However, in between the epic edgelording and half-baked attempts at profundity — as well as strange tangential debates about the Game of Thrones finale, because it wouldn’t be the Internet without those — something somewhat beautiful begins to emerge. Perhaps more than any viral article or bit of spot-on fiction, reading these short paragraphs captured the ineffable feeling of being alive today.

As a culture, we’re considering our legacy, absurdity, and supposed immutability like never before. We’re in some unholy limbo between divine comedy and Greek tragedy as the world goes to shit in so many ways and there’s nothing we can do about it except get online and scream and laugh together just to hear our own voices and opinions for as long as we have them. Which is exactly what happened here. 

One user shelled out a Benjy to say: ‘I love to think about early and how quaint yet revolutionary it seems now. I can only hope the same for this.’ Maybe those hopes won’t be in vain. But more likely, the project will gather dust in the corner of a server farm until a freak storm or global electricity shortage comes along to remind us that the blockchain isn’t forever, after all.

The project ends today, and, with little mainstream attention to this point, it’s looking as likely as it is shameful that few aside from the participants will ever read NFT Culture Proof. You can check out the live feed here or contribute yourself until 5PM PST. But you won’t. So, in honor of one of the strangest Internet projects I’ve ever had the pleasure of being a part of, here’s its essence in a single overpriced sentence:

Image: NFT Culture Proof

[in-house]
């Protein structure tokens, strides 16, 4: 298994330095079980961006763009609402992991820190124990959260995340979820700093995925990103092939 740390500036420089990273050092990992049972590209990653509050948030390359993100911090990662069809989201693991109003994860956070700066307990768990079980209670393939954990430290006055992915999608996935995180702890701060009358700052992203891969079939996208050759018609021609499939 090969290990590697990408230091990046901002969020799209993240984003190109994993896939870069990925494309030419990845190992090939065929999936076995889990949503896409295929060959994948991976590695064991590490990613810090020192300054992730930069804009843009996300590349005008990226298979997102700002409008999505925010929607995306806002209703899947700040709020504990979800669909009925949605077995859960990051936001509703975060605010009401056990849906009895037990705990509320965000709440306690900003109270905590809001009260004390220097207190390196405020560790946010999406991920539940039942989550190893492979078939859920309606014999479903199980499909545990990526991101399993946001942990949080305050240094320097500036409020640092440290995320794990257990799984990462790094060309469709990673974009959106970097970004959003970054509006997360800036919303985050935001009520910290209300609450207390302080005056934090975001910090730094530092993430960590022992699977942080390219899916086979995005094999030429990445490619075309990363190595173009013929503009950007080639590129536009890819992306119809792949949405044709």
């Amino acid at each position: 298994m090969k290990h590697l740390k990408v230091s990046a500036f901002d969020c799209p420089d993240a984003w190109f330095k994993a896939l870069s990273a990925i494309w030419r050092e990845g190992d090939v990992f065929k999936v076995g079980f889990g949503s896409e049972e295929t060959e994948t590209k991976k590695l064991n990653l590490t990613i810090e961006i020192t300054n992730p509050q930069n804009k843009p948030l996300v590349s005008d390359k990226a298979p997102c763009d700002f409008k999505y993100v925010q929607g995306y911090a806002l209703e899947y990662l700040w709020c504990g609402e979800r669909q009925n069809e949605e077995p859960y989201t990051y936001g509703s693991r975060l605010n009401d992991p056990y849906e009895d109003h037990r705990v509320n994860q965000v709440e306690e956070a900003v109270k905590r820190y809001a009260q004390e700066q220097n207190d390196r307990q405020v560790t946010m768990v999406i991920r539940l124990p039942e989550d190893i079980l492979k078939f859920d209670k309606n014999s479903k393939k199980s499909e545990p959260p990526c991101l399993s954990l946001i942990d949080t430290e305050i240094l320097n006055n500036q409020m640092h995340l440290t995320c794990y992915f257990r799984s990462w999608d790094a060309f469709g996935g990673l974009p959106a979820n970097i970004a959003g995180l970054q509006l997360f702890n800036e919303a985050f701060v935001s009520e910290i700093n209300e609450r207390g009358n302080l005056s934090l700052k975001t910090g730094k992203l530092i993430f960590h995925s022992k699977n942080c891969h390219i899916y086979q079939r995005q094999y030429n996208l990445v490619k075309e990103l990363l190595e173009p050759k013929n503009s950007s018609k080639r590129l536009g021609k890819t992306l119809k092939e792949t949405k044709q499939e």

Culture: proved.

Decentralize the nip.

Image: Digititties / Madison Jesseka

This week’s Hot Col Tuesday comes to you fresh from the seas, both Open and Sol, where our latest sponsor slash patron saint of funding Madison Jesseka has minted the latest in her on-going collection, digititties. Designed to support women in STEM, you may recognize them from our referral program, or from the notebook doodles of the guy who sold you weed in high school. Whatever the case, we’re as bullish on them as you can be. And unbiased. Totally.

MJ, like us, believes in a multi-chain future, so digititties drops will alternate between OpenSea and SolSea. The currently available NFTs are minted on the latter for a floor price of 1 SOL or $200 USD. But, beecause the collection is so fluid, her website is the best guide for current and future releases.

Aside from shilling porn house gifs, Madison has also been gracious enough to be the guinea pig for our artist support and decentralized media high-deas, the latest of which is a custom gallery of her mixed media work on our forthcoming NFT discovery platform, SN0B. Check out the prototype here.